Fundraiser Pairs Chefs, People With Special Needs
CHICAGO — Daniel Schnitzler knows what he likes to eat. He likes barbecue sauce and Kraft Parmesan cheese, but not sour cream. And he creates his own concoctions, like frozen green beans, corn and peas sprinkled with Parmesan, eaten cold in a pink Tupperware bowl.
His specific tastes inspired the new chicken Milanese at the Chicago Athletic Association’s rooftop restaurant Cindy’s, created by executive chef Christian Ragano for Doors Open Dishes. The project aims to benefit homes and workshops that host Chicagoans with developmental disabilities, partnering with restaurant chefs who create dishes inspired by an individual in one of those programs. Schnitzler, a cheerful 42-year-old who loves Madonna songs, ’90s songs, musicals and singing all their words, has autism.
At Cindy’s, a portion of proceeds from the dish benefits Gateway to Learning, which serves adults 18 and older who have intellectual challenges and developmental disabilities.
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“Chefs get asked for a lot of things, and I feel like they are a very giving bunch, especially in Chicago,” said Nicole Schnitzler, Daniel’s sister and founder of Doors Open Dishes. “To find that this is something that can really resonate with some of them has been really inspiring for me, and I hope for them too.”
A food and travel writer who has also worked with many chefs, Nicole came up with the idea for Doors Open Dishes years ago. She had always marveled at how her brother put together frozen veggies and Parmesan, and was curious if a chef could create something similar to appeal to restaurant diners. While watching chef competition shows that focused on different challenges, she wondered, what if one of those challenges could benefit an organization like those that serve people with autism and had been so helpful for her brother?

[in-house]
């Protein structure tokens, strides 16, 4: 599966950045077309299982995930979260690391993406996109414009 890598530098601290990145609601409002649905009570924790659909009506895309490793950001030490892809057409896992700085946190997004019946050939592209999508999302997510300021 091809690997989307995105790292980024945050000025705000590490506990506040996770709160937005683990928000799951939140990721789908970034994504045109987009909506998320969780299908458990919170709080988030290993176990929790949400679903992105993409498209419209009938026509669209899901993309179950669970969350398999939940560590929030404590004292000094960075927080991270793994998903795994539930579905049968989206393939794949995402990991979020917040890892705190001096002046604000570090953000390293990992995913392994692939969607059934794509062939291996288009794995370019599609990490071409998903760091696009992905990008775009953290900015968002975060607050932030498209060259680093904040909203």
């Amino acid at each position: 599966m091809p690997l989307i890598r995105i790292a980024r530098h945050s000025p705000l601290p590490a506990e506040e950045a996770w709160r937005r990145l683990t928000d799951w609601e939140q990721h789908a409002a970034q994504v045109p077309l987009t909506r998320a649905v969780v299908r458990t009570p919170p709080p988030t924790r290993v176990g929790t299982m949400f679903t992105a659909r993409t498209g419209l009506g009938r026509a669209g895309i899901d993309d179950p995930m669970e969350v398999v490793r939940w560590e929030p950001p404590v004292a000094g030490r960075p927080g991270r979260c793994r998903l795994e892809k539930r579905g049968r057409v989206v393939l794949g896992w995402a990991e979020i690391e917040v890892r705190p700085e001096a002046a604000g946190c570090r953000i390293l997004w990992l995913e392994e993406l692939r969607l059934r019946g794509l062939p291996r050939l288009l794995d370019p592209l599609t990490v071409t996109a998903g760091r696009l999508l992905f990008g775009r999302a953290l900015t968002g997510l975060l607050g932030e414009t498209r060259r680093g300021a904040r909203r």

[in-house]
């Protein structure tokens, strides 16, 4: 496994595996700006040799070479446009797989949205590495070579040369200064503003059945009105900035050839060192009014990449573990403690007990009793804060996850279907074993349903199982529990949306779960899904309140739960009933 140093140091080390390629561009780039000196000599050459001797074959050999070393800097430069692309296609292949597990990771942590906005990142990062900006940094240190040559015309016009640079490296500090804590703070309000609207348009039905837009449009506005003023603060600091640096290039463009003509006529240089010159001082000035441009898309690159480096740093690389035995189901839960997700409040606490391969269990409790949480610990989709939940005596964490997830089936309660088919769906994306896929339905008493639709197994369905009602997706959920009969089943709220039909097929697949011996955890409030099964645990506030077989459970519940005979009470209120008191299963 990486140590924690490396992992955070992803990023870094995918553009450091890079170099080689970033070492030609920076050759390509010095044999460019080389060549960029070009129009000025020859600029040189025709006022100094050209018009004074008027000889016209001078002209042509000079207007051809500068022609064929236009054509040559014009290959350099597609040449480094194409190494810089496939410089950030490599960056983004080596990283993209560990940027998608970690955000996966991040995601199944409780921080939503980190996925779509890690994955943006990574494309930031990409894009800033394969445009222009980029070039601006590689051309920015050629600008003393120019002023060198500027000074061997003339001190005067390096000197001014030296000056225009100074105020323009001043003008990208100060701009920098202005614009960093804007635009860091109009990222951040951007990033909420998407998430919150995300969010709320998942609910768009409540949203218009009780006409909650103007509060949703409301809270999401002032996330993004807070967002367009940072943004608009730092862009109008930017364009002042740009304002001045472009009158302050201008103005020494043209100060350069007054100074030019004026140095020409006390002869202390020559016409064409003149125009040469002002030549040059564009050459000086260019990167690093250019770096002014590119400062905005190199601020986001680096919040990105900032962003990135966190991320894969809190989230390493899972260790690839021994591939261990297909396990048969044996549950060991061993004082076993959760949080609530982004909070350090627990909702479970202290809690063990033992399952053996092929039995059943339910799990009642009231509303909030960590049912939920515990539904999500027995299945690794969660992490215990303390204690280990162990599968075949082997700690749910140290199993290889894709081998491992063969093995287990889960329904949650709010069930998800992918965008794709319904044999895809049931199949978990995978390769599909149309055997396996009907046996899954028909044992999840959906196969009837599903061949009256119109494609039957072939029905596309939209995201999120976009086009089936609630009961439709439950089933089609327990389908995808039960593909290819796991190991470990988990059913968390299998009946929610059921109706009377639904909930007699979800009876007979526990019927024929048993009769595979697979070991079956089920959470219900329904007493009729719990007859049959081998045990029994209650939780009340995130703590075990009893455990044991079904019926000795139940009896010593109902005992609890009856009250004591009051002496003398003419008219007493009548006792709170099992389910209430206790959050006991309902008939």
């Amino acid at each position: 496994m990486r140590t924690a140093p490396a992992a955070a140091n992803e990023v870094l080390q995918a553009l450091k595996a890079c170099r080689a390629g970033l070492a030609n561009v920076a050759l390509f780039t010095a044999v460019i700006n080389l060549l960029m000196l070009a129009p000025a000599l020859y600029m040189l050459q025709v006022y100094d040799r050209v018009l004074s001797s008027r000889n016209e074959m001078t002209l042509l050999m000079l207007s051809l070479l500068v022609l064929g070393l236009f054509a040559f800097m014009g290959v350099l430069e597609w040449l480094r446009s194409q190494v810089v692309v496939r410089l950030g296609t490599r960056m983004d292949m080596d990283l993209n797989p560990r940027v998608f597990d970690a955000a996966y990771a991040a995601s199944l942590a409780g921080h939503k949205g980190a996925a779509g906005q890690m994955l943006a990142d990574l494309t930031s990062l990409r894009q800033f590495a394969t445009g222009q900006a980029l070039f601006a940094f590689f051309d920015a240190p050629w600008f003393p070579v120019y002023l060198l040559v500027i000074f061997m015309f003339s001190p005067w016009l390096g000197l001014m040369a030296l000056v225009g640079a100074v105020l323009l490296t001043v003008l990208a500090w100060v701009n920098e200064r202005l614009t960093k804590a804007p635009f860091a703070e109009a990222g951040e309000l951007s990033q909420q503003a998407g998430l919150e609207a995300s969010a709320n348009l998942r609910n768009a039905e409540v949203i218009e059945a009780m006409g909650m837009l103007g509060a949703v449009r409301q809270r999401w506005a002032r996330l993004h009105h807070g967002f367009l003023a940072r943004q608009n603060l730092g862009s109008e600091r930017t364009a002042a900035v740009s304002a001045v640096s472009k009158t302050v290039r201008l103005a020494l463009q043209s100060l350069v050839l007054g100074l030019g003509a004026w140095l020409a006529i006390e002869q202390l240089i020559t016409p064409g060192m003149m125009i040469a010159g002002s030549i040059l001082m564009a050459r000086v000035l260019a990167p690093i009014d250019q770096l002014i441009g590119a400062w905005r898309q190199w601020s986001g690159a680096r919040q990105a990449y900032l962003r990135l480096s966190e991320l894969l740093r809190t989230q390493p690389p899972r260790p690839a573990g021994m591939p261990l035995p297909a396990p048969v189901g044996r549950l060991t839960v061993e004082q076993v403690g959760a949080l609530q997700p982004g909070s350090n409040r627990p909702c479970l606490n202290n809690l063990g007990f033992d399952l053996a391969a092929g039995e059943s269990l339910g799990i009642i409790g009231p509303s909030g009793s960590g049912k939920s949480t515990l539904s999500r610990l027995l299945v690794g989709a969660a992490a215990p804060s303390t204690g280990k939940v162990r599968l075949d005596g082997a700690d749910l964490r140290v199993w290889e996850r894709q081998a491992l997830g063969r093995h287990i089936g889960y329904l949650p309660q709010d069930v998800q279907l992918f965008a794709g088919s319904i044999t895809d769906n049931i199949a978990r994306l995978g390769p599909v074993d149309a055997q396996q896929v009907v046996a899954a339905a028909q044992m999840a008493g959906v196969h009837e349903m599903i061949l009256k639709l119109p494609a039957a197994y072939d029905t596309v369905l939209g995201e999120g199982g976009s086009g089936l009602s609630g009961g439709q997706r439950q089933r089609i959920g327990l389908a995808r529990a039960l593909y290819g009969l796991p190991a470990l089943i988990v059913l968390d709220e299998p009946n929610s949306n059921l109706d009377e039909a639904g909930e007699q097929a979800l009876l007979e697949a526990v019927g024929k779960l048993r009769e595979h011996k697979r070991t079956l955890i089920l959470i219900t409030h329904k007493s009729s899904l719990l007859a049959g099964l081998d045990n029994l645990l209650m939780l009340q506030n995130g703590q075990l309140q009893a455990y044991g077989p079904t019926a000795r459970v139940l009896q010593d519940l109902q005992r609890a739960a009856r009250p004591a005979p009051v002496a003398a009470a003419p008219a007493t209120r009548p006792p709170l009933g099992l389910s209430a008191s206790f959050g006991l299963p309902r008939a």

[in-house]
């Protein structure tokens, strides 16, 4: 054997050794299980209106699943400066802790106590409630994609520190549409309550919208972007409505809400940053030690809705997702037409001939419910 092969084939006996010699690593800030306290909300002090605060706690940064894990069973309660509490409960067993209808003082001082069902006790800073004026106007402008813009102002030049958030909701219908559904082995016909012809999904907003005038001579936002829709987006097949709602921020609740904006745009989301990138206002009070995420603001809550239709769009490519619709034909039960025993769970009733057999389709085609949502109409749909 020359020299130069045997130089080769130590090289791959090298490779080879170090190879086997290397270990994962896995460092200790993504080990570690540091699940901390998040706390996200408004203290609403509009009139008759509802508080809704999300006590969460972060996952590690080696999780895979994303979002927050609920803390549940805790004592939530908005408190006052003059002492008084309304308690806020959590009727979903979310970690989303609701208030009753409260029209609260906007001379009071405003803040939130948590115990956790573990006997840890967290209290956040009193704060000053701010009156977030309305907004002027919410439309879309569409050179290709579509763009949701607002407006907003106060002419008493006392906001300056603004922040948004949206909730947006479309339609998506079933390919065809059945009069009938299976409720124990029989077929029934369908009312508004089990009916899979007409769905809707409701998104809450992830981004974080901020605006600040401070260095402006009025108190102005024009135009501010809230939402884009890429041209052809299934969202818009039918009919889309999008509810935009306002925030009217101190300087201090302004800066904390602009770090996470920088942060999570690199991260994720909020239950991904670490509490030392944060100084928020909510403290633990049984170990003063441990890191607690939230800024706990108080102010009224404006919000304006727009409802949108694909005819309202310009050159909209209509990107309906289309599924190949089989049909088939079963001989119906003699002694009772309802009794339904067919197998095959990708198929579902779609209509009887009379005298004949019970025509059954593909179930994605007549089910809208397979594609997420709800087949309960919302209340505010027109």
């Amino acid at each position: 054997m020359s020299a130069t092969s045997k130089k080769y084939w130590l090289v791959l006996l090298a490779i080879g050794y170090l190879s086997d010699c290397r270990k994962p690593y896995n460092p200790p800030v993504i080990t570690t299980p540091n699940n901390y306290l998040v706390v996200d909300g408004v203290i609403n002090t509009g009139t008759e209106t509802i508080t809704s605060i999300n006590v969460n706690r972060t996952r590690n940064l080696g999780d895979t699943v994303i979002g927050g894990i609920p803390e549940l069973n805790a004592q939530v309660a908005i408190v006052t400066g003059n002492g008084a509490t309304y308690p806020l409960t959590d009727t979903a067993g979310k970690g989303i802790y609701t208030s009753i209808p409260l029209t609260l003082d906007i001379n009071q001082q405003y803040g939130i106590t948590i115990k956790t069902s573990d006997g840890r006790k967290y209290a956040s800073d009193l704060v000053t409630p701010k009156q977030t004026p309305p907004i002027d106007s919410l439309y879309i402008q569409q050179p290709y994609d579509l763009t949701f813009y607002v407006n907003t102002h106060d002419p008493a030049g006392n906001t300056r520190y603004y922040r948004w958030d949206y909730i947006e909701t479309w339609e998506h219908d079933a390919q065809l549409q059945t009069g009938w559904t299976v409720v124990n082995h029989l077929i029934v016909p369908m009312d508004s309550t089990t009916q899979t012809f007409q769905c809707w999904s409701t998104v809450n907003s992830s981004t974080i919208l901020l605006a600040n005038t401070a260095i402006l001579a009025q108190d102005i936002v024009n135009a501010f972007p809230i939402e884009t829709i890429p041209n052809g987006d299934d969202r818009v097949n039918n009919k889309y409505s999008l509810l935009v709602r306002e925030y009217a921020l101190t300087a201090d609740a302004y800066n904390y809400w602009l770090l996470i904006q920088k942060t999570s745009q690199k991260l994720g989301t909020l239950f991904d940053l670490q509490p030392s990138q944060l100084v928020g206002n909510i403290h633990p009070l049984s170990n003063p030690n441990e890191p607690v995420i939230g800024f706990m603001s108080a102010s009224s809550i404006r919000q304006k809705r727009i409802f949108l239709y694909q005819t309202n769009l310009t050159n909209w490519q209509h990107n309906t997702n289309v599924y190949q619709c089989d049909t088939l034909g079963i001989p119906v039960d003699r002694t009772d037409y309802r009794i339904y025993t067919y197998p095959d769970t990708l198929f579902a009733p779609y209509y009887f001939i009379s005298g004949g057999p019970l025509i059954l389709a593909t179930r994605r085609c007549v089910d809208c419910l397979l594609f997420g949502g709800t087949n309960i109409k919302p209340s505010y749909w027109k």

At the time, Nicole was having regular conversations with her father about the impact of state budget issues on group homes for people like her brother. Like many family members of people in state-funded organizations, the Schnitzlers regularly discussed what year-to-year changes in funding would have on organizations like Gateway to Learning and the enormous impact that would have on people like Daniel, who has attended Gateway to Learning every week since 2003.
Food is a big part of the programming at Gateway to Learning, which is open 8:30 a.m. to about 3 p.m. Monday through Friday. In the organization’s five kitchens, 85 participants can learn to prepare meals and help make products for the bakery that are sold at nearby Book Cellar, farmers markets and the group’s own Lincoln Square storefront, Dorothy’s Can-Do Cafe.
These activities are offered alongside life skills, like grocery shopping and money management.
“What are the skills for meal prep, and what are the skills for planning and measuring and mixing,” said Gateway executive director Kathryn Lavin. “We also (think about) what food is as a connector. When you use the term ‘breaking bread,’ it’s that it promotes community, it builds social skills, it builds those relationships.”